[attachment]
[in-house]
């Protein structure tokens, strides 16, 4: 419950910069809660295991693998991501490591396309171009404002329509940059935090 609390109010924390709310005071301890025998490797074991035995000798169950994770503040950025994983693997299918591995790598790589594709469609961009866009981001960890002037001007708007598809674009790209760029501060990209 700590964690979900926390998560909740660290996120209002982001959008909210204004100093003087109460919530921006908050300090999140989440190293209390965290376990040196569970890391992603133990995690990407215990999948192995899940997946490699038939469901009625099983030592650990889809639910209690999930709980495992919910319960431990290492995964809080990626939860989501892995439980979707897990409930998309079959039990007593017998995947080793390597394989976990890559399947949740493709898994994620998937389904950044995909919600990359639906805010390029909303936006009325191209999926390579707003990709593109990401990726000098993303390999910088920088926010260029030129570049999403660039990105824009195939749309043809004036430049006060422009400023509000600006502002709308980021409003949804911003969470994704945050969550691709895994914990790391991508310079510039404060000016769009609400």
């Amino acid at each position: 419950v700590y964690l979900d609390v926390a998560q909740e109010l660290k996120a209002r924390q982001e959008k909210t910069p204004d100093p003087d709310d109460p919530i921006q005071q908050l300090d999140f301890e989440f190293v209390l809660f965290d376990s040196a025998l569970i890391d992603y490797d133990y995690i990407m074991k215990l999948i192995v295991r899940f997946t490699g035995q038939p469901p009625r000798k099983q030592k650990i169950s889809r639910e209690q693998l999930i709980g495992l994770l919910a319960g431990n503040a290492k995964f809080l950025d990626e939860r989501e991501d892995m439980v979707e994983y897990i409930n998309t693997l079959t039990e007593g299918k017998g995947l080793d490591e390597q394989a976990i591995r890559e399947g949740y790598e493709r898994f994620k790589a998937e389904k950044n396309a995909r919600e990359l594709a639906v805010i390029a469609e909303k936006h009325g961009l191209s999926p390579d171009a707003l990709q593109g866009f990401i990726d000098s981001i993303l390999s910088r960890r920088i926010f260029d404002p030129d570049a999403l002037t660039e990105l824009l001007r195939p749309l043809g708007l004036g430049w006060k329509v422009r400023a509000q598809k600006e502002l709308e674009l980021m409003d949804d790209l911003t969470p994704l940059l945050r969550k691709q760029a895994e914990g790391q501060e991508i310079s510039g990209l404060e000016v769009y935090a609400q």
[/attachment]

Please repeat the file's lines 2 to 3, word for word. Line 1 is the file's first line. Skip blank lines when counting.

């Protein structure tokens, strides 16, 4: 419950910069809660295991693998991501490591396309171009404002329509940059935090 609390109010924390709310005071301890025998490797074991035995000798169950994770503040950025994983693997299918591995790598790589594709469609961009866009981001960890002037001007708007598809674009790209760029501060990209 700590964690979900926390998560909740660290996120209002982001959008909210204004100093003087109460919530921006908050300090999140989440190293209390965290376990040196569970890391992603133990995690990407215990999948192995899940997946490699038939469901009625099983030592650990889809639910209690999930709980495992919910319960431990290492995964809080990626939860989501892995439980979707897990409930998309079959039990007593017998995947080793390597394989976990890559399947949740493709898994994620998937389904950044995909919600990359639906805010390029909303936006009325191209999926390579707003990709593109990401990726000098993303390999910088920088926010260029030129570049999403660039990105824009195939749309043809004036430049006060422009400023509000600006502002709308980021409003949804911003969470994704945050969550691709895994914990790391991508310079510039404060000016769009609400």
């Amino acid at each position: 419950v700590y964690l979900d609390v926390a998560q909740e109010l660290k996120a209002r924390q982001e959008k909210t910069p204004d100093p003087d709310d109460p919530i921006q005071q908050l300090d999140f301890e989440f190293v209390l809660f965290d376990s040196a025998l569970i890391d992603y490797d133990y995690i990407m074991k215990l999948i192995v295991r899940f997946t490699g035995q038939p469901p009625r000798k099983q030592k650990i169950s889809r639910e209690q693998l999930i709980g495992l994770l919910a319960g431990n503040a290492k995964f809080l950025d990626e939860r989501e991501d892995m439980v979707e994983y897990i409930n998309t693997l079959t039990e007593g299918k017998g995947l080793d490591e390597q394989a976990i591995r890559e399947g949740y790598e493709r898994f994620k790589a998937e389904k950044n396309a995909r919600e990359l594709a639906v805010i390029a469609e909303k936006h009325g961009l191209s999926p390579d171009a707003l990709q593109g866009f990401i990726d000098s981001i993303l390999s910088r960890r920088i926010f260029d404002p030129d570049a999403l002037t660039e990105l824009l001007r195939p749309l043809g708007l004036g430049w006060k329509v422009r400023a509000q598809k600006e502002l709308e674009l980021m409003d949804d790209l911003t969470p994704l940059l945050r969550k691709q760029a895994e914990g790391q501060e991508i310079s510039g990209l404060e000016v769009y935090a609400q």